The liabilities for long service leave and annual leave that are not expected to be settled wholly within 12 months after the end of the period in which the employees render the related service are measured at the present value of expected future payments to be made in respect of services provided by employees up to the end of the reporting period using the projected unit credit method. Consideration is given to expected future wage and salary levels, experience of employee departures and periods of service. Expected future payments are discounted using market yields at the end of the reporting period of corporate bonds with terms and currencies that match, as closely as possible, the estimated future cash outflows. Remeasurements as a result of experience adjustments are recognised in profit or loss. The obligations are presented as current liabilities in the balance sheet if the entity does not have an unconditional right to defer settlement for at least twelve months after the reporting period, regardless of when the actual settlement is expected to occur.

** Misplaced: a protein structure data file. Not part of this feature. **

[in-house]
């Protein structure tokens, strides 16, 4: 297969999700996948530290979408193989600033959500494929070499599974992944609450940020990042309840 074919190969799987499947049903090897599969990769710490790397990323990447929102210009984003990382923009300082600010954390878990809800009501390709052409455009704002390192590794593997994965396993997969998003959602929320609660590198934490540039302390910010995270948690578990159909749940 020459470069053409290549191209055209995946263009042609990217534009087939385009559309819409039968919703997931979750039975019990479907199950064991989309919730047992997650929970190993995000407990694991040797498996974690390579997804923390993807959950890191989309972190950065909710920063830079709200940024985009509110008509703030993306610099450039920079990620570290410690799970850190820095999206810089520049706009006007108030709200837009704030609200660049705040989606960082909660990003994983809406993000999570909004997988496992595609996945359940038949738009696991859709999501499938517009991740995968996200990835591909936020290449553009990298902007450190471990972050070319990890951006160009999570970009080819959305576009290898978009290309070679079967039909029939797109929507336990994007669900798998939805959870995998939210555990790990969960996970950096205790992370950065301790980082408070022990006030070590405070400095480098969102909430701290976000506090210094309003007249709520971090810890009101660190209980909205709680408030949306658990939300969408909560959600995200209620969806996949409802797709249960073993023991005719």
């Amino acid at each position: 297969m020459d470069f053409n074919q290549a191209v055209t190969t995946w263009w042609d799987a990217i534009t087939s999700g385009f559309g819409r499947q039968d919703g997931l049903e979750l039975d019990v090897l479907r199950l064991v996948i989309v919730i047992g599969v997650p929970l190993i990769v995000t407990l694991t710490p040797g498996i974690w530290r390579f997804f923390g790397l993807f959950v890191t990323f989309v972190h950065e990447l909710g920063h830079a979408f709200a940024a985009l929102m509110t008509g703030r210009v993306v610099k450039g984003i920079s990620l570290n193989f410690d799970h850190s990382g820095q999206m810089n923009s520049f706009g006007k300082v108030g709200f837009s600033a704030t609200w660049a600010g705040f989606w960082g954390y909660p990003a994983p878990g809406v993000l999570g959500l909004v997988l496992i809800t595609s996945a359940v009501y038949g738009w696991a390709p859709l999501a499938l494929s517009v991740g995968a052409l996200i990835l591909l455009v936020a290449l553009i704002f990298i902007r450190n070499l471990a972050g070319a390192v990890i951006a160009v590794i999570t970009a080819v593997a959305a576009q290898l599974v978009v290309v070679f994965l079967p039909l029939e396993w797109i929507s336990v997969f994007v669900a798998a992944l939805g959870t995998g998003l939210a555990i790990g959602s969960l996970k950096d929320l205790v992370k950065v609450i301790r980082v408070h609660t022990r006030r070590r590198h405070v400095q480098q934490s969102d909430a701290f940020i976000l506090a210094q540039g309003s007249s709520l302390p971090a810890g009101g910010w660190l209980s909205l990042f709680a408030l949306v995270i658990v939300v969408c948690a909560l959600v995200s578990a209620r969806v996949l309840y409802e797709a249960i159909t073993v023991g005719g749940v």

(iii) Retirement benefit obligations

The group does not maintain a group superannuation plan. The group makes fixed percentage contributions for all Australian resident employees to complying third party superannuation funds. The group has no statutory obligation and does not make contributions on behalf of its resident employees in the USA and Germany. The group’s legal or constructive obligation is limited to these contributions. Contributions to complying third party superannuation funds are recognised as an expense as they become payable.

(iv) Share-based payments

Share-based compensation benefits are provided to employees via the Executive Incentive Plan (EIP). Information relating to these schemes is set out in note 30.